Changes between Version 3 and Version 4 of MonomorphicPatternBindings


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Timestamp:
Aug 11, 2006 2:11:39 PM (8 years ago)
Author:
simonpj@…
Comment:

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  • MonomorphicPatternBindings

    v3 v4  
    11== Make pattern bindings monomorphic == 
    22 
    3 Proposal: make all pattern bindings completely monomorphic (regardless of type signatures) 
     3=== The Proposal === 
    44 
     5I propose that we '''make all pattern bindings completely monomorphic (regardless of type signatures)'''.  As a result, the expression 
     6{{{ 
     7  let (p,q) = (\x -> x, True) in (p True, p 'c') 
     8}}} 
     9would fail to typecheck, because it requires p to be polymorphic.  The program would be rejected even if p had a type signature: 
     10{{{ 
     11  let { p :: a -> a 
     12      ; (p,q) = (\x -> x, True)  
     13  } in (p True, p 'c') 
     14}}} 
     15We need to be precise about what a "pattern binding" is.  Definition: '''a pattern binding has the form ''pat''=''rhs'', where ''pat'' is not simply a variable.  Examples: 
     16{{{ 
     17  (x,y) = e    -- Pattern binding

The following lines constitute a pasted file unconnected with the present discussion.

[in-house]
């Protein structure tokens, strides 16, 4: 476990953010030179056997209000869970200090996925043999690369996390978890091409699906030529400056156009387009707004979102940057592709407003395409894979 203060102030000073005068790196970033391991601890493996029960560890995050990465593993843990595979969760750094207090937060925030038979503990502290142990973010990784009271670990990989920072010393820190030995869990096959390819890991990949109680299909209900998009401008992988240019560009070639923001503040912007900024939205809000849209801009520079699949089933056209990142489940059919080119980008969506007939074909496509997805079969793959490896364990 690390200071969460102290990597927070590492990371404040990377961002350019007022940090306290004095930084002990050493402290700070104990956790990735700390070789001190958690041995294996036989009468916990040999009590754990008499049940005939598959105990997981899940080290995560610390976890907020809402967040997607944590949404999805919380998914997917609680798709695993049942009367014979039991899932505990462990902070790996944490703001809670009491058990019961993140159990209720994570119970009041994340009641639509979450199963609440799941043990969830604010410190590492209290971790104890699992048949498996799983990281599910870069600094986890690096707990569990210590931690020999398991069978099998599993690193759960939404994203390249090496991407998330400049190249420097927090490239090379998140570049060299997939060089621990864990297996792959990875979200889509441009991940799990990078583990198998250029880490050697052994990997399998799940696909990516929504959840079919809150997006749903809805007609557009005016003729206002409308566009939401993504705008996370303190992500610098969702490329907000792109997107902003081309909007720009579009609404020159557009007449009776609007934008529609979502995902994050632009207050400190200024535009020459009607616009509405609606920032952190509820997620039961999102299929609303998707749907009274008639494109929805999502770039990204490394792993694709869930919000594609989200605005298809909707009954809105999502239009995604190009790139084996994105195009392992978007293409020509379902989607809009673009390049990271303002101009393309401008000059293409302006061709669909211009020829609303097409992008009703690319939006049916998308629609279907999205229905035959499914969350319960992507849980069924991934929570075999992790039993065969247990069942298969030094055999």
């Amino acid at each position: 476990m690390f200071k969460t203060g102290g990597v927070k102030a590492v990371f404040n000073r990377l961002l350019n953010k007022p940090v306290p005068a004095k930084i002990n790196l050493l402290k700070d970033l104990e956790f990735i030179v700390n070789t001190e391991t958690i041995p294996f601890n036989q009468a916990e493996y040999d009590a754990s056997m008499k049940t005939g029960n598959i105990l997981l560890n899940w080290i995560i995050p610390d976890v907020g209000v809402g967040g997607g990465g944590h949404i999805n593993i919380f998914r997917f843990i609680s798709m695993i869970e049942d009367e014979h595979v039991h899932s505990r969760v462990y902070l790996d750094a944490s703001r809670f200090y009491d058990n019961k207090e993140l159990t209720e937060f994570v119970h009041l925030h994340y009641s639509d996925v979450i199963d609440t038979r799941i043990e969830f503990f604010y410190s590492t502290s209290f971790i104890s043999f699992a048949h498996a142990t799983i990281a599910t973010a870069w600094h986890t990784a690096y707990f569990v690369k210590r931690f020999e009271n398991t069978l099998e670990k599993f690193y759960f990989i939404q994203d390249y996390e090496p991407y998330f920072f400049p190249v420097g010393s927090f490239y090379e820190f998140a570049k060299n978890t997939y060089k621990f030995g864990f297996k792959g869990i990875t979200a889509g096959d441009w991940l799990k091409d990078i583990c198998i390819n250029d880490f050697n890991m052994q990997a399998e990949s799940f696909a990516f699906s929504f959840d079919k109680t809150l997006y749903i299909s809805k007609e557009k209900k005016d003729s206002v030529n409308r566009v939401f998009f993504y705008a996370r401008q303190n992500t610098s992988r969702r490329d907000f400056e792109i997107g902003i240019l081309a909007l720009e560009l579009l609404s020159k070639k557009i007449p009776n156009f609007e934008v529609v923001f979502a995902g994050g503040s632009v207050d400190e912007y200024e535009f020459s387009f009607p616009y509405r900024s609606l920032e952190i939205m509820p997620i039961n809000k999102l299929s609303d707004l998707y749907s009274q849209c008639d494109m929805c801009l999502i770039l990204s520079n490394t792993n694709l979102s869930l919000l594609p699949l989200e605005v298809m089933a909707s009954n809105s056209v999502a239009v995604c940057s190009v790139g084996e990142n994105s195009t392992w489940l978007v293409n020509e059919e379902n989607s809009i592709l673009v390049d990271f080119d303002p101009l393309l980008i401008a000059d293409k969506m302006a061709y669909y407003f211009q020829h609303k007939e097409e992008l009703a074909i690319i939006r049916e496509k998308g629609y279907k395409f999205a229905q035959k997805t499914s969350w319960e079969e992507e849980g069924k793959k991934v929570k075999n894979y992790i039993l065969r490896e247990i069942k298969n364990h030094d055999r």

18  [x]   = e    -- Pattern binding 
     19  (x)   = e    -- Pattern binding 
     20  x@y   = e    -- Pattern binding 
     21  ~x    = e    -- Pattern binding 
     22 
     23  x     = e    -- NOT a pattern binding 
     24}}} 
     25This rule is simple and easy to remember. 
     26 
     27Notice that enclosing the variable in parens, thus (x)=e, makes it a pattern binding, and therfore forces it to be monomorphic.  So this is a way to get the monomorphic form of binding that John Hughes has, at times, argued for. 
     28 
     29Another way to say it is this: only function bindings are generalised, where a function binding has the form  
     30  f p1 ... pn = e 
     31 
     32where n>=0.   The n=0 case is a bare variable. 
     33 
     34=== Discussion === 
    535At the moment you can say 
    636{{{